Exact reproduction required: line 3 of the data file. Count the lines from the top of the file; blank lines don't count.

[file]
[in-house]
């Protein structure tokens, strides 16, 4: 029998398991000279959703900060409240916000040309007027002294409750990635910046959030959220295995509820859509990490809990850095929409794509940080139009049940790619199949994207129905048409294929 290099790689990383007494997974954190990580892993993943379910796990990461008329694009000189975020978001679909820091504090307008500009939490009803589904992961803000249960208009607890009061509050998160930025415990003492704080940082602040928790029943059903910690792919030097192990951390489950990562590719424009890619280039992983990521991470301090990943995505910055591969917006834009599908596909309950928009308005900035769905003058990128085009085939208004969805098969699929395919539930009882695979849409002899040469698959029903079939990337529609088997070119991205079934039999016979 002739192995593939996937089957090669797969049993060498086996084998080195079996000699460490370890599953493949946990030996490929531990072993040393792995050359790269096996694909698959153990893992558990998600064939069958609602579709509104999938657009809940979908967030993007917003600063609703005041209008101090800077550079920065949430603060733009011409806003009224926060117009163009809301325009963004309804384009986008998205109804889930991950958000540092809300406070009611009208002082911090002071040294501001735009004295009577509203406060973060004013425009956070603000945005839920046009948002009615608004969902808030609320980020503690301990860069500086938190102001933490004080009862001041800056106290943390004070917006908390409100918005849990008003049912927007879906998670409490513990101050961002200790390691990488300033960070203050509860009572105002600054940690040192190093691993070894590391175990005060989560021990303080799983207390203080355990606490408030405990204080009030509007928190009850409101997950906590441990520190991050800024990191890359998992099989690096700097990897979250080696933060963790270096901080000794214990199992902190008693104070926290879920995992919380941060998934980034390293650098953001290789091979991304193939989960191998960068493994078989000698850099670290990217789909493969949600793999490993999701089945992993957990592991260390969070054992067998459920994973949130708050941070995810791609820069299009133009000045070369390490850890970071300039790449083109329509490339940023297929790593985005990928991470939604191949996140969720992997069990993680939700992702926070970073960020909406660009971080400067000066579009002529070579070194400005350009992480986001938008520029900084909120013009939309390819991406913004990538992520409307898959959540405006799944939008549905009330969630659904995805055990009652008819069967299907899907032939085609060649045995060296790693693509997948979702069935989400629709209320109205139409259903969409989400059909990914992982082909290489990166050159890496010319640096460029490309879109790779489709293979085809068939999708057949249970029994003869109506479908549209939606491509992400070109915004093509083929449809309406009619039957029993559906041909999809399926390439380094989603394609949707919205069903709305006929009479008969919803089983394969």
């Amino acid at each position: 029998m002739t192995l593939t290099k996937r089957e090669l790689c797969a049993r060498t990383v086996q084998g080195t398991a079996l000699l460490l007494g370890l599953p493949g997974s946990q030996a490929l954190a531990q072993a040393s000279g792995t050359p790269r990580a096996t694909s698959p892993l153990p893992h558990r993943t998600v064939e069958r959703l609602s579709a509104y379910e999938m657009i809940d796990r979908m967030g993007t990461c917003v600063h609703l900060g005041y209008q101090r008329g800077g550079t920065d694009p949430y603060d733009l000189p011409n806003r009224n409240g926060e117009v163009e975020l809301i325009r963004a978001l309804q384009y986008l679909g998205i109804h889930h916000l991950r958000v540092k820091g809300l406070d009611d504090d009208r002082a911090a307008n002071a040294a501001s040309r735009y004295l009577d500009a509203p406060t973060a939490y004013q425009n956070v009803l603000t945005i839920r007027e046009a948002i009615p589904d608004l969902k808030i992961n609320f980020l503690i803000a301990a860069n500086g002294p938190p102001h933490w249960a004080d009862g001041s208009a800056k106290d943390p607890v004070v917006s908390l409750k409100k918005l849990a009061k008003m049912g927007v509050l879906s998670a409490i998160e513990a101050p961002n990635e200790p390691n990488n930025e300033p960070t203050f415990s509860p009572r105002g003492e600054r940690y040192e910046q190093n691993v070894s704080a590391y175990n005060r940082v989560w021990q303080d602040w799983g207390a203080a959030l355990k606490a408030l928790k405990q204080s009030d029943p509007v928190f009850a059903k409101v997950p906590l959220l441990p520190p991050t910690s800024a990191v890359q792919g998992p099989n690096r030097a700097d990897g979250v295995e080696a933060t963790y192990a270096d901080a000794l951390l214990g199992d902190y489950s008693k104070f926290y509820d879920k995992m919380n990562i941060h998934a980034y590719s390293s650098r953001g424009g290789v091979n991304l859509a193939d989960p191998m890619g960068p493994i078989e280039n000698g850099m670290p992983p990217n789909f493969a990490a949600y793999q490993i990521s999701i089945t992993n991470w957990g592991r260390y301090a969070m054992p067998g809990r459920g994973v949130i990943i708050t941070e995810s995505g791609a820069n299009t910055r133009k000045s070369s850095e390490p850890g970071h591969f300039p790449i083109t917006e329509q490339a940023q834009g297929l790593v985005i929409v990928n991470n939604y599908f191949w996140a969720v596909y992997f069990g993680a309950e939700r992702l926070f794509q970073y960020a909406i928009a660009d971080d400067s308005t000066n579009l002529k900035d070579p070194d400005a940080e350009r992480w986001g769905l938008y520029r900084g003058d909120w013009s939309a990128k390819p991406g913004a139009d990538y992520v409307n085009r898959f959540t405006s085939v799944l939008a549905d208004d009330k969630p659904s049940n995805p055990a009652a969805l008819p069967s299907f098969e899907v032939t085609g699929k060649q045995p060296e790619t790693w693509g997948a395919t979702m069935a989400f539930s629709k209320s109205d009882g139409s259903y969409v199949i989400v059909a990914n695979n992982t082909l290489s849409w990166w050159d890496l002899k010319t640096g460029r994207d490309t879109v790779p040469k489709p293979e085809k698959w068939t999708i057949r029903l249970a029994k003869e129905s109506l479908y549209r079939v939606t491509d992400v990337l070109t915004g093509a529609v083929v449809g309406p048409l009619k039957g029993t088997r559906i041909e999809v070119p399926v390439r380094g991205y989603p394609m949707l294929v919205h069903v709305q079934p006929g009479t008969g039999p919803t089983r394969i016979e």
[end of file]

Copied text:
């Amino acid at each position: 029998m002739t192995l593939t290099k996937r089957e090669l790689c797969a049993r060498t990383v086996q084998g080195t398991a079996l000699l460490l007494g370890l599953p493949g997974s946990q030996a490929l954190a531990q072993a040393s000279g792995t050359p790269r990580a096996t694909s698959p892993l153990p893992h558990r993943t998600v064939e069958r959703l609602s579709a509104y379910e999938m657009i809940d796990r979908m967030g993007t990461c917003v600063h609703l900060g005041y209008q101090r008329g800077g550079t920065d694009p949430y603060d733009l000189p011409n806003r009224n409240g926060e117009v163009e975020l809301i325009r963004a978001l309804q384009y986008l679909g998205i109804h889930h916000l991950r958000v540092k820091g809300l406070d009611d504090d009208r002082a911090a307008n002071a040294a501001s040309r735009y004295l009577d500009a509203p406060t973060a939490y004013q425009n956070v009803l603000t945005i839920r007027e046009a948002i009615p589904d608004l969902k808030i992961n609320f980020l503690i803000a301990a860069n500086g002294p938190p102001h933490w249960a004080d009862g001041s208009a800056k106290d943390p607890v004070v917006s908390l409750k409100k918005l849990a009061k008003m049912g927007v509050l879906s998670a409490i998160e513990a101050p961002n990635e200790p390691n990488n930025e300033p960070t203050f415990s509860p009572r105002g003492e600054r940690y040192e910046q190093n691993v070894s704080a590391y175990n005060r940082v989560w021990q303080d602040w799983g207390a203080a959030l355990k606490a408030l928790k405990q204080s009030d029943p509007v928190f009850a059903k409101v997950p906590l959220l441990p520190p991050t910690s800024a990191v890359q792919g998992p099989n690096r030097a700097d990897g979250v295995e080696a933060t963790y192990a270096d901080a000794l951390l214990g199992d902190y489950s008693k104070f926290y509820d879920k995992m919380n990562i941060h998934a980034y590719s390293s650098r953001g424009g290789v091979n991304l859509a193939d989960p191998m890619g960068p493994i078989e280039n000698g850099m670290p992983p990217n789909f493969a990490a949600y793999q490993i990521s999701i089945t992993n991470w957990g592991r260390y301090a969070m054992p067998g809990r459920g994973v949130i990943i708050t941070e995810s995505g791609a820069n299009t910055r133009k000045s070369s850095e390490p850890g970071h591969f300039p790449i083109t917006e329509q490339a940023q834009g297929l790593v985005i929409v990928n991470n939604y599908f191949w996140a969720v596909y992997f069990g993680a309950e939700r992702l926070f794509q970073y960020a909406i928009a660009d971080d400067s308005t000066n579009l002529k900035d070579p070194d400005a940080e350009r992480w986001g769905l938008y520029r900084g003058d909120w013009s939309a990128k390819p991406g913004a139009d990538y992520v409307n085009r898959f959540t405006s085939v799944l939008a549905d208004d009330k969630p659904s049940n995805p055990a009652a969805l008819p069967s299907f098969e899907v032939t085609g699929k060649q045995p060296e790619t790693w693509g997948a395919t979702m069935a989400f539930s629709k209320s109205d009882g139409s259903y969409v199949i989400v059909a990914n695979n992982t082909l290489s849409w990166w050159d890496l002899k010319t640096g460029r994207d490309t879109v790779p040469k489709p293979e085809k698959w068939t999708i057949r029903l249970a029994k003869e129905s109506l479908y549209r079939v939606t491509d992400v990337l070109t915004g093509a529609v083929v449809g309406p048409l009619k039957g029993t088997r559906i041909e999809v070119p399926v390439r380094g991205y989603p394609m949707l294929v919205h069903v709305q079934p006929g009479t008969g039999p919803t089983r394969i016979e």